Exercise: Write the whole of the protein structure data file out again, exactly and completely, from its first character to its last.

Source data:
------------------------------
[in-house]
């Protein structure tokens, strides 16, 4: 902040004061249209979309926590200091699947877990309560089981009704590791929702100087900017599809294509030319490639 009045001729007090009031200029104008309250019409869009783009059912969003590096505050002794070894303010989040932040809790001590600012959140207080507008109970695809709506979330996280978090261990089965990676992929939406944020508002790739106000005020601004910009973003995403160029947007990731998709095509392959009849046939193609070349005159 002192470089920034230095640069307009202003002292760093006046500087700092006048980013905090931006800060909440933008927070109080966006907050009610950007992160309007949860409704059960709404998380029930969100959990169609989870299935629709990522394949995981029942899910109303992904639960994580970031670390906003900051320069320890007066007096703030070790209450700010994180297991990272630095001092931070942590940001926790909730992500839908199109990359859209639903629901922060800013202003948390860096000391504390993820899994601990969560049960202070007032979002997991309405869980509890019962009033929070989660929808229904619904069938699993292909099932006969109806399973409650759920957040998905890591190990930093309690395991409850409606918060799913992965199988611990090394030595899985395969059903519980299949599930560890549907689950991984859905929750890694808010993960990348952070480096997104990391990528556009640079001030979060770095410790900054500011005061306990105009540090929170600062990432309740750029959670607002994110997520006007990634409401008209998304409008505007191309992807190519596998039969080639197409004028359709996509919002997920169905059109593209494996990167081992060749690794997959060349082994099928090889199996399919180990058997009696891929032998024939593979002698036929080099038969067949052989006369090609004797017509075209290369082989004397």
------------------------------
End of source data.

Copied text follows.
[in-house]
């Protein structure tokens, strides 16, 4: 902040004061249209979309926590200091699947877990309560089981009704590791929702100087900017599809294509030319490639 009045001729007090009031200029104008309250019409869009783009059912969003590096505050002794070894303010989040932040809790001590600012959140207080507008109970695809709506979330996280978090261990089965990676992929939406944020508002790739106000005020601004910009973003995403160029947007990731998709095509392959009849046939193609070349005159 002192470089920034230095640069307009202003002292760093006046500087700092006048980013905090931006800060909440933008927070109080966006907050009610950007992160309007949860409704059960709404998380029930969100959990169609989870299935629709990522394949995981029942899910109303992904639960994580970031670390906003900051320069320890007066007096703030070790209450700010994180297991990272630095001092931070942590940001926790909730992500839908199109990359859209639903629901922060800013202003948390860096000391504390993820899994601990969560049960202070007032979002997991309405869980509890019962009033929070989660929808229904619904069938699993292909099932006969109806399973409650759920957040998905890591190990930093309690395991409850409606918060799913992965199988611990090394030595899985395969059903519980299949599930560890549907689950991984859905929750890694808010993960990348952070480096997104990391990528556009640079001030979060770095410790900054500011005061306990105009540090929170600062990432309740750029959670607002994110997520006007990634409401008209998304409008505007191309992807190519596998039969080639197409004028359709996509919002997920169905059109593209494996990167081992060749690794997959060349082994099928090889199996399919180990058997009696891929032998024939593979002698036929080099038969067949052989006369090609004797017509075209290369082989004397």